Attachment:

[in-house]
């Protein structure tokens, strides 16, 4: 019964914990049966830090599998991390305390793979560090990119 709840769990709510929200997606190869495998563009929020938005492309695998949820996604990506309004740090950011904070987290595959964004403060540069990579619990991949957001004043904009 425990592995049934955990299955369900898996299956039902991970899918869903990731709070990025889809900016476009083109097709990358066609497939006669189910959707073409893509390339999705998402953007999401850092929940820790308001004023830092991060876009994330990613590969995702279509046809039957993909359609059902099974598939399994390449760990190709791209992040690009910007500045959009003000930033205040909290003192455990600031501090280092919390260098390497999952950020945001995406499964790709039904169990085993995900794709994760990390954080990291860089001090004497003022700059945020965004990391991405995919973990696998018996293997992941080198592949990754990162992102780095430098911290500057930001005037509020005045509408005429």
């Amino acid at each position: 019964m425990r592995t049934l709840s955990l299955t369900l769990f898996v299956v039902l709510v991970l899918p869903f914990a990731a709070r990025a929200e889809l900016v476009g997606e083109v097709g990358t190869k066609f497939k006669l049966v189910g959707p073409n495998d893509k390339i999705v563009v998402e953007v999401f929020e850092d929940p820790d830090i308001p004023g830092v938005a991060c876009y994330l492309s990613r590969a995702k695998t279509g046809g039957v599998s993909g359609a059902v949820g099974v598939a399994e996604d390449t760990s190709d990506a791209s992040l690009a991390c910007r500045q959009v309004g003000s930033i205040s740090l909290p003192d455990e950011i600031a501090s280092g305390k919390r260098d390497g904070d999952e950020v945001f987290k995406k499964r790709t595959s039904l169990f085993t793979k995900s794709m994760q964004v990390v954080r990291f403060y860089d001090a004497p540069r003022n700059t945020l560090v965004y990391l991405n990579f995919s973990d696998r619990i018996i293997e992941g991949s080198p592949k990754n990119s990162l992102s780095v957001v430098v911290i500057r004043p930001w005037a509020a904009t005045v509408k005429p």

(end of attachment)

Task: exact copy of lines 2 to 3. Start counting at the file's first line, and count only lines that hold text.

């Protein structure tokens, strides 16, 4: 019964914990049966830090599998991390305390793979560090990119 709840769990709510929200997606190869495998563009929020938005492309695998949820996604990506309004740090950011904070987290595959964004403060540069990579619990991949957001004043904009 425990592995049934955990299955369900898996299956039902991970899918869903990731709070990025889809900016476009083109097709990358066609497939006669189910959707073409893509390339999705998402953007999401850092929940820790308001004023830092991060876009994330990613590969995702279509046809039957993909359609059902099974598939399994390449760990190709791209992040690009910007500045959009003000930033205040909290003192455990600031501090280092919390260098390497999952950020945001995406499964790709039904169990085993995900794709994760990390954080990291860089001090004497003022700059945020965004990391991405995919973990696998018996293997992941080198592949990754990162992102780095430098911290500057930001005037509020005045509408005429």
């Amino acid at each position: 019964m425990r592995t049934l709840s955990l299955t369900l769990f898996v299956v039902l709510v991970l899918p869903f914990a990731a709070r990025a929200e889809l900016v476009g997606e083109v097709g990358t190869k066609f497939k006669l049966v189910g959707p073409n495998d893509k390339i999705v563009v998402e953007v999401f929020e850092d929940p820790d830090i308001p004023g830092v938005a991060c876009y994330l492309s990613r590969a995702k695998t279509g046809g039957v599998s993909g359609a059902v949820g099974v598939a399994e996604d390449t760990s190709d990506a791209s992040l690009a991390c910007r500045q959009v309004g003000s930033i205040s740090l909290p003192d455990e950011i600031a501090s280092g305390k919390r260098d390497g904070d999952e950020v945001f987290k995406k499964r790709t595959s039904l169990f085993t793979k995900s794709m994760q964004v990390v954080r990291f403060y860089d001090a004497p540069r003022n700059t945020l560090v965004y990391l991405n990579f995919s973990d696998r619990i018996i293997e992941g991949s080198p592949k990754n990119s990162l992102s780095v957001v430098v911290i500057r004043p930001w005037a509020a904009t005045v509408k005429p």